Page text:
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'Broken' officer pens candid letter to chief constable

'I feel let down, I feel abandoned, I feel alone, I feel undervalued, I feel mentally exhausted'
Published - 12/10/2017 By - Sophie Garrod - Police Oracle

An officer who says she is “battling with a mental fatigue that is not healthy and not getting better” has written to her chief constable.

The West Midlands Police officer of 24 years, qualified to the rank of sergeant, says she wanted to put in writing her state of disillusionment and mental exhaustion for her own benefit.

In her letter, the officer, who has not been named, confirms her dedication to her Neighbourhood Policing Team and how she had formed strong relationships within the community. However, the officer now feels her role is no longer the same.

“During these years I have believed in my role, I have believed in me, I have believed that I make a difference. Others have believed in me," she wrote to CC Dave Thompson.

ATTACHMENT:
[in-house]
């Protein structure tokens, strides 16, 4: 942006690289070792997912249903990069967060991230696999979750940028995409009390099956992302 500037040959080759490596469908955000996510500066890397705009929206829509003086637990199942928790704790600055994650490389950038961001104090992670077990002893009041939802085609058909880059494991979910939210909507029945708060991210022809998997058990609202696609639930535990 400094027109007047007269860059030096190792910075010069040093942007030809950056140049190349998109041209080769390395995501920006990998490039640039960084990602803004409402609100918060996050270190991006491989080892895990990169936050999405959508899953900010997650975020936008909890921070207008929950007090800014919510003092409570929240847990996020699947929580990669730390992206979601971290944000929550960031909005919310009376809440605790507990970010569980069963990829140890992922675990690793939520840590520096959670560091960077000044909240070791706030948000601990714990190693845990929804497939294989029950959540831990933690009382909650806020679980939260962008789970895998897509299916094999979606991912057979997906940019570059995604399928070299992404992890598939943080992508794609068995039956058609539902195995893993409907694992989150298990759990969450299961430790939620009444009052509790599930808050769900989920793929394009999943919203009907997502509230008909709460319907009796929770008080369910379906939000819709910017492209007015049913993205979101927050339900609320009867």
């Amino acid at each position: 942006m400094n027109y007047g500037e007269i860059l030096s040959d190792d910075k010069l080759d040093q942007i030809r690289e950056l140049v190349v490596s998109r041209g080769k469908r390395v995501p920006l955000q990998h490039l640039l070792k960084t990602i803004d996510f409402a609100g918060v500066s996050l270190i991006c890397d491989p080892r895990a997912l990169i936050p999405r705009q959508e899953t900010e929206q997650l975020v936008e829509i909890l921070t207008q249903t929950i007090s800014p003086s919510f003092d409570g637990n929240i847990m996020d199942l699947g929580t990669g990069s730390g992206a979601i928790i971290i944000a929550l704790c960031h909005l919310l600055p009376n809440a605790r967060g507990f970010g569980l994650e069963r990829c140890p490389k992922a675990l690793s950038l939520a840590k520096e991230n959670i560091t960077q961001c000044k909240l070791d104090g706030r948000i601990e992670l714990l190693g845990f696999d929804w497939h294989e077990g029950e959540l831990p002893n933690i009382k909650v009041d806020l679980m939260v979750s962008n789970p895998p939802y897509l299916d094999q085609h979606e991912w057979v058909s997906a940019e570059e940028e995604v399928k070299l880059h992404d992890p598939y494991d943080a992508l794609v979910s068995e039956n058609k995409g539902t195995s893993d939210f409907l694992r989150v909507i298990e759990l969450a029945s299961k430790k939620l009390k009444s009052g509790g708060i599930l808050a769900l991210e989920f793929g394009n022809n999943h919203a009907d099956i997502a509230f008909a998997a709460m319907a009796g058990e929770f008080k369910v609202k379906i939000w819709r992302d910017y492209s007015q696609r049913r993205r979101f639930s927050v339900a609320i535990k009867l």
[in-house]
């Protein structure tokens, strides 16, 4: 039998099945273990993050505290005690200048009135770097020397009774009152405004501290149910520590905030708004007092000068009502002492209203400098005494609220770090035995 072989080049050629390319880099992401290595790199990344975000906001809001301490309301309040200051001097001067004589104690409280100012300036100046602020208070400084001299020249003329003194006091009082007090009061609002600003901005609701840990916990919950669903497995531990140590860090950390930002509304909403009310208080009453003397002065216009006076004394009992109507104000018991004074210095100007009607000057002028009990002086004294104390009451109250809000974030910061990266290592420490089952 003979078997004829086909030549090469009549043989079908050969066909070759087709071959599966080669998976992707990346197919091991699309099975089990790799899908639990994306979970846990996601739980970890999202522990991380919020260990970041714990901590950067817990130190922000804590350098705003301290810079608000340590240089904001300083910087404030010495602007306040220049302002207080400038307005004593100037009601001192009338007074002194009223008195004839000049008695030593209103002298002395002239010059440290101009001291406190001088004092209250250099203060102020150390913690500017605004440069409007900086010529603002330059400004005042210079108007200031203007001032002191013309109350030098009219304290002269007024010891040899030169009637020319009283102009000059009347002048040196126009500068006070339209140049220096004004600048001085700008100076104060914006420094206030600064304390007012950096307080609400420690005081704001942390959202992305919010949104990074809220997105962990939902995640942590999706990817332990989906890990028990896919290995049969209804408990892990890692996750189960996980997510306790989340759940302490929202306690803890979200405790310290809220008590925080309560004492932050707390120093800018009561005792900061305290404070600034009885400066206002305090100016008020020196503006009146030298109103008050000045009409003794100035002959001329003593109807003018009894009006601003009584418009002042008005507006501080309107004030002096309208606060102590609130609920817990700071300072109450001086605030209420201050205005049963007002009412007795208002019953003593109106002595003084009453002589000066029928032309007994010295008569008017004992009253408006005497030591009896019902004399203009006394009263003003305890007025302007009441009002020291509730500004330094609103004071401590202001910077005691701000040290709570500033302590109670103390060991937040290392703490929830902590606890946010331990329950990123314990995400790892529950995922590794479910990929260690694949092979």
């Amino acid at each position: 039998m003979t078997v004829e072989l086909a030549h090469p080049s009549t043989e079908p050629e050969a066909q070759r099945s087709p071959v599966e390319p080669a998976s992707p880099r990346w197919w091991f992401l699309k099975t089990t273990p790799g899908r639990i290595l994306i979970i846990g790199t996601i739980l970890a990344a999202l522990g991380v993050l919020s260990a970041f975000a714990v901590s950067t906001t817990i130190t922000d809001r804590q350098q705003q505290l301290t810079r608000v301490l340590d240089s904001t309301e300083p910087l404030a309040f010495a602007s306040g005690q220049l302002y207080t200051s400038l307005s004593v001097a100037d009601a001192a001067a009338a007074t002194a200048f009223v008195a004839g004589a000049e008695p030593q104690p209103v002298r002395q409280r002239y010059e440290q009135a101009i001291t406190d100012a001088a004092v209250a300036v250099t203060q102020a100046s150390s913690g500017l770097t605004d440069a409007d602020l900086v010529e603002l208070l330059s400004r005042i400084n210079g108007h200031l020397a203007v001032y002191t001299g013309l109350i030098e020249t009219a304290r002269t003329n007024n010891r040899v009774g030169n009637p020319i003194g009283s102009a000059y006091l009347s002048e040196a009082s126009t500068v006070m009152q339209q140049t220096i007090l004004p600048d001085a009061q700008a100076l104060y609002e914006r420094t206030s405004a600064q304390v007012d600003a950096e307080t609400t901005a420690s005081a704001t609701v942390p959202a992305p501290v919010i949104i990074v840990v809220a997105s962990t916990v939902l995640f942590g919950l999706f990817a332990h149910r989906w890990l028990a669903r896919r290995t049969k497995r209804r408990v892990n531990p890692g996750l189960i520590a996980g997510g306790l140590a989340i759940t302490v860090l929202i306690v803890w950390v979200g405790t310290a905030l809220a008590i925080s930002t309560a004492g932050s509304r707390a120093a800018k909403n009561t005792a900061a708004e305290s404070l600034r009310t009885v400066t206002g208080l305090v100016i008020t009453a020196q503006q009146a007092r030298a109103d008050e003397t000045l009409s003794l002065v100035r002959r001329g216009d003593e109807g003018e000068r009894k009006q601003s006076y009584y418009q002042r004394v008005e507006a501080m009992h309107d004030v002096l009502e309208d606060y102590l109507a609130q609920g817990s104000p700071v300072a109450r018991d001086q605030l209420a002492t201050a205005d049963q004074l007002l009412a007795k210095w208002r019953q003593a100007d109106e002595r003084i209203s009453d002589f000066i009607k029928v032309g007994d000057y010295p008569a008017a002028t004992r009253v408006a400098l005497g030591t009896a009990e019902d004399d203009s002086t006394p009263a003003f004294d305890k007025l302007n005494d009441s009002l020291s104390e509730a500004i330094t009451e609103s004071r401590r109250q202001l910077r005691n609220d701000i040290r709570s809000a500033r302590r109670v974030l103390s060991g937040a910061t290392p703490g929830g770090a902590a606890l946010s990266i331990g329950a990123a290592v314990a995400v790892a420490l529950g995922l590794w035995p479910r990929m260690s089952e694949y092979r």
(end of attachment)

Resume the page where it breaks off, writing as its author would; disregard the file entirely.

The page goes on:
“Then it all changes. In the past years, I have lost count of how many ‘change programmes’ we have been subjected to at WMP. I say subjected to because this is how it feels, it feels like these have happened to us, not with us, not for us.”

She added: “The CJS is at breaking point, sentences are inadequate, offenders are returned to the streets undeterred. Prisons are full and understaffed. The social care and mental health services increasingly rely on the police to paper over the cracks in their under resourced, insufficiently staffed sectors.

“Our actions and reactions are constantly questioned, largely by the College of Bystanders who choose to pontificate from the sidelines, but will never (I feel broken) walk a step in my shoes.

“My role became influenced by politics, by financial restraints, by budgetary decisions. It became less clear, less defined, less valued. Messages from senior managers became mixed, what was expected of me became blurred, became conflicting, became difficult to manage.